The Texas Thoroughbred Association will seek to build on momentum generated by last year's 2-year-olds in training sale when the 2018 edition is held April 10 at Lone Star Park in Grand Prairie, Texas.
Topped by a Tale of the Cat colt sold for $120,000, the 2017 sale was the second under the TTA banner after being previously conducted by Fasig-Tipton. The 2017 sale resulted in 70 horses changing hands for total receipts of $1,873,900. The gross represented a whopping 91% increase over the $981,300 total in 2016, and last year's average of $26,770 was up 44.6% from the previous year's $18,515 figure, with the median rising 33.3% to $16,000 from $12,000.
The sale begins at noon (CT). During the April 8 under tack show, a Munnings colt (Hip 95) and a filly by Bind (Hip 94) breezed the co-fastest eighth-mile in :10 2/5. Both workers are consigned by Twin Oaks Training Center, agent.
"We have a good catalog, and I have been very pleased with the individuals that have shown up," said sales director Tim Boyce, who previously managed the sale for Fasig-Tipton. "I think we have good momentum. We have some very precocious-looking horses that will go fast and some that look like they are solid two-turn horses."
The 126 horses cataloged this year represent a 20% gain over the 105 entered in 2017.
In addition to improved prices in the ring, the 2017 auction produced Galactica and Janae, the respective winners of the Texas Thoroughbred Futurity colts/geldings and fillies divisions. All horses that go through the TTA sale's ring are eligible for the respective divisions of the Futurity—each at five furlongs with a purse of $100,000—at Lone Star Park in July.
Included among this year's juveniles is Hip 66, a son of Curlin out of the multiple stakes-winning mare Lady Alexander. The colt would have been an attractive offering at any number of juvenile sales throughout the U.S. Consignor Al Pike said he decided to enter the colt in the Texas sale after seeing the demand at last year's auction.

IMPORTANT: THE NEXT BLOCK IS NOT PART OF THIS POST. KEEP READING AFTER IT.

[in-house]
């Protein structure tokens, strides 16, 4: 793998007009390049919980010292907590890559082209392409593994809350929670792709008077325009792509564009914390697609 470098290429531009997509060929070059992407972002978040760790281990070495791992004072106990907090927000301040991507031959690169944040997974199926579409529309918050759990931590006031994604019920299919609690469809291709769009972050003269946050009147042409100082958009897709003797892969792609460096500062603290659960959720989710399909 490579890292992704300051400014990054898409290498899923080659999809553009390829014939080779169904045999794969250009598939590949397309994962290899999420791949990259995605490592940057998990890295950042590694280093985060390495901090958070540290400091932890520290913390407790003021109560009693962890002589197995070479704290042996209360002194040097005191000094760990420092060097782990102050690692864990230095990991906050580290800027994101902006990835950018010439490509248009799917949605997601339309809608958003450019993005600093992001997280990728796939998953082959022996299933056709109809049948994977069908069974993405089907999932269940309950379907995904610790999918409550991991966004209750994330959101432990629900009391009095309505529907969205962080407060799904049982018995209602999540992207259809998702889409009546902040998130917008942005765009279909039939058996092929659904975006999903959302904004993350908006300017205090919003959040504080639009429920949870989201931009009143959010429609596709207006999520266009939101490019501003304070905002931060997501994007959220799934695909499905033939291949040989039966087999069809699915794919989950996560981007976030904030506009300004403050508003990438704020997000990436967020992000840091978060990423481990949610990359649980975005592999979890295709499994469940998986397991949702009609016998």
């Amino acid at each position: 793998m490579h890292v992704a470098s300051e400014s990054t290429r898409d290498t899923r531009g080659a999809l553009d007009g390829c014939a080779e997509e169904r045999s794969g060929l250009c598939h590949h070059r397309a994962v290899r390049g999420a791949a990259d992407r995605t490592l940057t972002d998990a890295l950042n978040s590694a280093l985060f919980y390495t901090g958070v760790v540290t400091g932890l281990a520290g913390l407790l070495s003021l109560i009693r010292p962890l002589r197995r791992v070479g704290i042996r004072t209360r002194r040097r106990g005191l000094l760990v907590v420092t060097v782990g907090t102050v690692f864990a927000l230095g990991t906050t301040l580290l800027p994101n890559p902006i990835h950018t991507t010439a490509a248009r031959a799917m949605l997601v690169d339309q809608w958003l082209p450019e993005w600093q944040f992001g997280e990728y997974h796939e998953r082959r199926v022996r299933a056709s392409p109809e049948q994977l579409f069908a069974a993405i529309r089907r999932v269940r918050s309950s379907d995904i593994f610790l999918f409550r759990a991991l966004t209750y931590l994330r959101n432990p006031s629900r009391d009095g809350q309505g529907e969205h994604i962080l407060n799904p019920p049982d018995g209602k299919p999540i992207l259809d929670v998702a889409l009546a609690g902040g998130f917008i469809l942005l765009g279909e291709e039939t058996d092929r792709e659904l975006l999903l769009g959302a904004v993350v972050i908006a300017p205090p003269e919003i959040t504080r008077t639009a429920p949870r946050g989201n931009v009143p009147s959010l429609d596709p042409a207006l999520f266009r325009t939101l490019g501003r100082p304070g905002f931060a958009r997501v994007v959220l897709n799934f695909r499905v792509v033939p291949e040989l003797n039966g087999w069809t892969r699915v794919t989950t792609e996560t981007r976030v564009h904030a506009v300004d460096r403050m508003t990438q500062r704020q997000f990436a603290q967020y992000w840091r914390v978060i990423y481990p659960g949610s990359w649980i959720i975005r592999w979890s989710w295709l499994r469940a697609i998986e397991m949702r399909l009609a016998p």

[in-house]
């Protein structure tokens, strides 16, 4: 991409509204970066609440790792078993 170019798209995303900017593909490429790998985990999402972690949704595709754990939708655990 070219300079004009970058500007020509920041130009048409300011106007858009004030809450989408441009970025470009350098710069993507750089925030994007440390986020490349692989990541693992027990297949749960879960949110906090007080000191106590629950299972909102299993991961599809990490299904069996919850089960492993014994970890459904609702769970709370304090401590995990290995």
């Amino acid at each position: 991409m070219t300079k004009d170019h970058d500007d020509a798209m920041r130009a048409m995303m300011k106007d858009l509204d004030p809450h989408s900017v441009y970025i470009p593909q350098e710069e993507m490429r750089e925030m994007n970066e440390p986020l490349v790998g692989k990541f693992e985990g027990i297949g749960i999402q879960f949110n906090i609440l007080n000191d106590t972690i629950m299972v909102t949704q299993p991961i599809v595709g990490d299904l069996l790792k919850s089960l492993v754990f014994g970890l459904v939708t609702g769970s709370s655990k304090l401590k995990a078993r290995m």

"It looked like there were people wanting to buy good horses last year, so we brought some horses that could have gone other places that would draw some interest," Pike said. "This is a good market with good horsemen, and if you bring them something they want, you will be rewarded. I'm not knocking anyone, but most people who are at this sale are owners and trainers, not bloodstock agents. A bloodstock agent gets second-guessed a lot, while an owner or trainer will take some chances a bloodstock agent can't."
Texas horseman Jerry Durant said he consigns to the Lone Star Park sale as a way to help boost the state's sales and racing programs, with his flight this year offered through Asmussen Horse Center, including a Kantharos filly (Hip 9) and a Shakin It Up colt (Hip 97) that were purchased as yearlings for $130,000 and $105,000, respectively.
"I'm trying to do a little bit to contribute to helping Texas stay in the horse business," Durant said, adding that the convenience of selling locally was also a factor in selecting the sale.
Durant said that during the 2017 TTA sale he sold two Into Mischief 2-year-olds for prices of $110,000 and $90,000. Three of the four juveniles he bought at the auction broke their maidens at first asking.
One of the best-bred individuals cataloged is Hip 102, an Uncle Mo filly consigned by Beth Deal's Inside Move. The May 15, 2016, foal is out of the winning Prized mare Romantic Fibs, who has been represented by eight winners from 14 foals to race.
Romantic Fibs also produced grade 2 winner Romanceishope and Romance Is Diane, the $712,718 earner whose wins include the Hollywood Starlet Stakes (G1) and Bayakoa Handicap (G2). Romance Is Diane is the dam of grade 3-placed Romeo O Romeo.